It's been 2-3 years back now, but the wounds have never healed for long time Linux users, Adobe was keeping us up to date all the time while testing out their 64 bit builds. Once they had a stable build for Windows, that was an abrupt end to a promising relationship between Adobe & the Linux community. Shattered overnight, and I doubt that anyone who has ran Linux for more than three to five years will ever forget, nor will ever trust the corporation again. Adobe burned us once, but they won't again. 

 

It's a matter of time before Flash isn't the game any longer, as Opera & Firefox has long been working on HTML5, and that, once implemented globally, will render Flash useless or "behind the times", and will badly hurt the corporation, kind of getting a dose of what they dished out to Linux users, I'm wanting to say in 2012, 

 

Will have to try the Pepper option with Firefox, the way that Chrome has gone as of late has led to me running FF om two Linux Mate 17.1 installs. The old duplicating of bookmarks has crept into Chrome, and w/out their developer tool, this makes it hard to remove no longer needed extensions from all, but am getting close.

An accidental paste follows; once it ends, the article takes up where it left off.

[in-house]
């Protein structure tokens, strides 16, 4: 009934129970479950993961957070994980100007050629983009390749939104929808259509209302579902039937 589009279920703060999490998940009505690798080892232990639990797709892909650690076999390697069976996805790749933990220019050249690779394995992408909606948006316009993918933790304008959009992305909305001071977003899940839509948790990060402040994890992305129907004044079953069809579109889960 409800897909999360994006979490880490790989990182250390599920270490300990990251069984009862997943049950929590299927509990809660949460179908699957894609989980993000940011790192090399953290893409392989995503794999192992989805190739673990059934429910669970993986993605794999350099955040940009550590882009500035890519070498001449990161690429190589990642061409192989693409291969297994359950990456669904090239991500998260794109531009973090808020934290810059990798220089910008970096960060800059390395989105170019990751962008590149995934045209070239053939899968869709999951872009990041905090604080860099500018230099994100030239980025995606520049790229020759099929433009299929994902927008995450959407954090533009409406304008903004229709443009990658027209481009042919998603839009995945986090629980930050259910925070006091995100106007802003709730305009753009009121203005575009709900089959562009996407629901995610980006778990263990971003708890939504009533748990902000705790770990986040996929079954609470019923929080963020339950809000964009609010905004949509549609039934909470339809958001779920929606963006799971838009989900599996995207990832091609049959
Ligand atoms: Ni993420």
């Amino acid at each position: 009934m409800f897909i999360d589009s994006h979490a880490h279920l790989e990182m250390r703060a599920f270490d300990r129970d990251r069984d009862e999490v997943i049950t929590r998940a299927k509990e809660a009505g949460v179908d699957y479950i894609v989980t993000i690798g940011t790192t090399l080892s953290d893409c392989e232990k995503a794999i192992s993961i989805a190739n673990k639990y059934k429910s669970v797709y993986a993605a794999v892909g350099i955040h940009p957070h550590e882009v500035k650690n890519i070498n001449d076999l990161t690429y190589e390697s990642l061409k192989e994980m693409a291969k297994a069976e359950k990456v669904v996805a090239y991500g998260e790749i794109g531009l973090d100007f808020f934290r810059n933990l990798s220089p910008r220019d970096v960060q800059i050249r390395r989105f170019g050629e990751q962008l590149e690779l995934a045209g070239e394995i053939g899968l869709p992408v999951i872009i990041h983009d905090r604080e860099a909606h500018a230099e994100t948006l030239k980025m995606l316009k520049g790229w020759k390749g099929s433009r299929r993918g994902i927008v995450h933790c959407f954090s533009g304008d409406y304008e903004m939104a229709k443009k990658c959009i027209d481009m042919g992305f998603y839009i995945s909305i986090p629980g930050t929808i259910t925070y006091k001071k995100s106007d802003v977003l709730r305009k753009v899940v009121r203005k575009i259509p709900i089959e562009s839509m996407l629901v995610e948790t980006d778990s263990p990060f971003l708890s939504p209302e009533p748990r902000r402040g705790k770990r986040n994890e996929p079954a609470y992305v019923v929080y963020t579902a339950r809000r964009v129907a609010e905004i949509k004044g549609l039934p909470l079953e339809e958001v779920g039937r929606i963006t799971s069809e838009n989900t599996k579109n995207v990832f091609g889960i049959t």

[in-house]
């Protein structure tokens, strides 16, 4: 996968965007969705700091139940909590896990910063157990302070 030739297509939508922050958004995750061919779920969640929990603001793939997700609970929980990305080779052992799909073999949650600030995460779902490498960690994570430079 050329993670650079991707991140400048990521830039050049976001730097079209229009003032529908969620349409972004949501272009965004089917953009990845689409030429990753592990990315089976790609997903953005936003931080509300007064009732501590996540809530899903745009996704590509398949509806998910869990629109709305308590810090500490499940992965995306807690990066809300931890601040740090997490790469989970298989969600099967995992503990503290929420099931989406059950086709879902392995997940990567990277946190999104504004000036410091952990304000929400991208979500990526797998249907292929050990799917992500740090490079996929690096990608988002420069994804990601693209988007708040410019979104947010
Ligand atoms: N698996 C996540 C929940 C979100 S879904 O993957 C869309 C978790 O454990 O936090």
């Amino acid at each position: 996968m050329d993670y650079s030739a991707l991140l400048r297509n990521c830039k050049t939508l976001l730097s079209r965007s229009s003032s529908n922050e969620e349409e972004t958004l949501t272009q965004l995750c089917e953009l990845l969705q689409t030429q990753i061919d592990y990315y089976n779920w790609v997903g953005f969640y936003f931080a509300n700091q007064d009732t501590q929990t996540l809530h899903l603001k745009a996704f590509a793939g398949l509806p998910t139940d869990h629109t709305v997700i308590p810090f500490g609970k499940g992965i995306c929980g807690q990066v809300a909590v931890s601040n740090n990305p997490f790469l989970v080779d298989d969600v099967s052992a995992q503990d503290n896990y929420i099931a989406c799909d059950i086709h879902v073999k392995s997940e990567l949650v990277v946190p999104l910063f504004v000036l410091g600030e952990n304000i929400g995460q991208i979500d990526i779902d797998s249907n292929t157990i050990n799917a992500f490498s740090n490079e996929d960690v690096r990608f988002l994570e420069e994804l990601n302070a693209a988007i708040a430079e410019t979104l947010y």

Opening new pages from a new session takes longer too, or if trying to opening a single, like when checking on what a Windows update is supposed to fix when installing, or prior to. During this time when Chrome is spinning it's tires & getting nowhere, I can copy/paste that same link in Firefox, read it & close the page, and Chrome is still there looking stupid as ever. I'm speaking of the time frame of 2 minutes here, and the link hasn't opened. They blame it on my ISP, who in turn blames of on one or more internal components of their browser, Flash being one. While my ISP didn't give no proof to support that theory, the issues continues, and the Firefox with the old Flash is running fine, never have I been warned about it being "insecure". 

 

The age of the Flash player means nothing to me, as long as my Web pages are opening fast, and I can always still use Chrome for transactions, if Flash being "tool old" is a security issue. Or Opera. 

 

Cat


Edited by cat1092, 17 December 2014 - 11:43 PM.

Performing full disc images weekly and keeping important data off of the 'C' drive as generated can be the best defence against Malware/Ransomware attacks, as well as a wide range of other issues. 


#12 TsVk!

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Posted 17 December 2014 - 10:38 PM

I've been testing lightspark for the last few days. It works flawlessly on a range of sites.

 

Seems legit.